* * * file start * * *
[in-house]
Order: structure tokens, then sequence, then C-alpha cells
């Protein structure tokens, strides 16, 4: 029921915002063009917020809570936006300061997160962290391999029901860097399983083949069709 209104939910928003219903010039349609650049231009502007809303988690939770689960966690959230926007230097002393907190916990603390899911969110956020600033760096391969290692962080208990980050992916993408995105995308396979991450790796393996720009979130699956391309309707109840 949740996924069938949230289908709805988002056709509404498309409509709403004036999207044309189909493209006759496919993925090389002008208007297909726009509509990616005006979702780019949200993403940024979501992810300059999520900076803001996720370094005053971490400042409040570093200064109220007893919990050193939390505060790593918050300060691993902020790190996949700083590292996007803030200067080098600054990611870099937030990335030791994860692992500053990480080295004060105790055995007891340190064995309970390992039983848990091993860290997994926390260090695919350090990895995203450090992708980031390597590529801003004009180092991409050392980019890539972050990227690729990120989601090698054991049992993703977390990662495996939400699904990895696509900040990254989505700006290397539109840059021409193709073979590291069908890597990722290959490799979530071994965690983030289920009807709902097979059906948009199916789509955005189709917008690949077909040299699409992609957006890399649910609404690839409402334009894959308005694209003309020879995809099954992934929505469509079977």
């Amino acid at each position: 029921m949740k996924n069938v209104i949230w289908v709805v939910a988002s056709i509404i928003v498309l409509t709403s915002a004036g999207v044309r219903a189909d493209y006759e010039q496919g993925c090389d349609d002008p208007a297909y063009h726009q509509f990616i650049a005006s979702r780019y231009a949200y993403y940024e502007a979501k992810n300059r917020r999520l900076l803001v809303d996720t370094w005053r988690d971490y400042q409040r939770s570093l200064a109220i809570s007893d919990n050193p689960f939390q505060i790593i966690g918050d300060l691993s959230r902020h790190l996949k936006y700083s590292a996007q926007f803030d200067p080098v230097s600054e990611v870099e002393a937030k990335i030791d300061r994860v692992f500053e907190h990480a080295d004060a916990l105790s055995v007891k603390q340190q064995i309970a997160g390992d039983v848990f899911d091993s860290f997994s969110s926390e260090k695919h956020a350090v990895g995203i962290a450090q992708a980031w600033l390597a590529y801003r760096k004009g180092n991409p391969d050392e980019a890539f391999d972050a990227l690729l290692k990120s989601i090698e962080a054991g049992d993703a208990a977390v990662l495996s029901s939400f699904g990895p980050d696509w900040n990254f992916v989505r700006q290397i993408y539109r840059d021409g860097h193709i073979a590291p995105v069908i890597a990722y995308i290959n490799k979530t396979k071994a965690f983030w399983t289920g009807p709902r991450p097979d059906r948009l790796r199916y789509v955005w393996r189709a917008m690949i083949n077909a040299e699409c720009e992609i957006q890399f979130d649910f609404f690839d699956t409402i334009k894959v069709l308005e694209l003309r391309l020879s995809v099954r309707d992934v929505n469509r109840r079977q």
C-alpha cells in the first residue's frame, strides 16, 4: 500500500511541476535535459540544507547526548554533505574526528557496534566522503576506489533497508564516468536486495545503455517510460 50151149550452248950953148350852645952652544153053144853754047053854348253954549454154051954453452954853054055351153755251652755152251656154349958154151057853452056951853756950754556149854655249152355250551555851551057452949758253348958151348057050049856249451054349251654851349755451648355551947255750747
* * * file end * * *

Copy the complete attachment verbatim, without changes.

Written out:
[in-house]
Order: structure tokens, then sequence, then C-alpha cells
């Protein structure tokens, strides 16, 4: 029921915002063009917020809570936006300061997160962290391999029901860097399983083949069709 209104939910928003219903010039349609650049231009502007809303988690939770689960966690959230926007230097002393907190916990603390899911969110956020600033760096391969290692962080208990980050992916993408995105995308396979991450790796393996720009979130699956391309309707109840 949740996924069938949230289908709805988002056709509404498309409509709403004036999207044309189909493209006759496919993925090389002008208007297909726009509509990616005006979702780019949200993403940024979501992810300059999520900076803001996720370094005053971490400042409040570093200064109220007893919990050193939390505060790593918050300060691993902020790190996949700083590292996007803030200067080098600054990611870099937030990335030791994860692992500053990480080295004060105790055995007891340190064995309970390992039983848990091993860290997994926390260090695919350090990895995203450090992708980031390597590529801003004009180092991409050392980019890539972050990227690729990120989601090698054991049992993703977390990662495996939400699904990895696509900040990254989505700006290397539109840059021409193709073979590291069908890597990722290959490799979530071994965690983030289920009807709902097979059906948009199916789509955005189709917008690949077909040299699409992609957006890399649910609404690839409402334009894959308005694209003309020879995809099954992934929505469509079977």
């Amino acid at each position: 029921m949740k996924n069938v209104i949230w289908v709805v939910a988002s056709i509404i928003v498309l409509t709403s915002a004036g999207v044309r219903a189909d493209y006759e010039q496919g993925c090389d349609d002008p208007a297909y063009h726009q509509f990616i650049a005006s979702r780019y231009a949200y993403y940024e502007a979501k992810n300059r917020r999520l900076l803001v809303d996720t370094w005053r988690d971490y400042q409040r939770s570093l200064a109220i809570s007893d919990n050193p689960f939390q505060i790593i966690g918050d300060l691993s959230r902020h790190l996949k936006y700083s590292a996007q926007f803030d200067p080098v230097s600054e990611v870099e002393a937030k990335i030791d300061r994860v692992f500053e907190h990480a080295d004060a916990l105790s055995v007891k603390q340190q064995i309970a997160g390992d039983v848990f899911d091993s860290f997994s969110s926390e260090k695919h956020a350090v990895g995203i962290a450090q992708a980031w600033l390597a590529y801003r760096k004009g180092n991409p391969d050392e980019a890539f391999d972050a990227l690729l290692k990120s989601i090698e962080a054991g049992d993703a208990a977390v990662l495996s029901s939400f699904g990895p980050d696509w900040n990254f992916v989505r700006q290397i993408y539109r840059d021409g860097h193709i073979a590291p995105v069908i890597a990722y995308i290959n490799k979530t396979k071994a965690f983030w399983t289920g009807p709902r991450p097979d059906r948009l790796r199916y789509v955005w393996r189709a917008m690949i083949n077909a040299e699409c720009e992609i957006q890399f979130d649910f609404f690839d699956t409402i334009k894959v069709l308005e694209l003309r391309l020879s995809v099954r309707d992934v929505n469509r109840r079977q």
C-alpha cells in the first residue's frame, strides 16, 4: 500500500511541476535535459540544507547526548554533505574526528557496534566522503576506489533497508564516468536486495545503455517510460 50151149550452248950953148350852645952652544153053144853754047053854348253954549454154051954453452954853054055351153755251652755152251656154349958154151057853452056951853756950754556149854655249152355250551555851551057452949758253348958151348057050049856249451054349251654851349755451648355551947255750747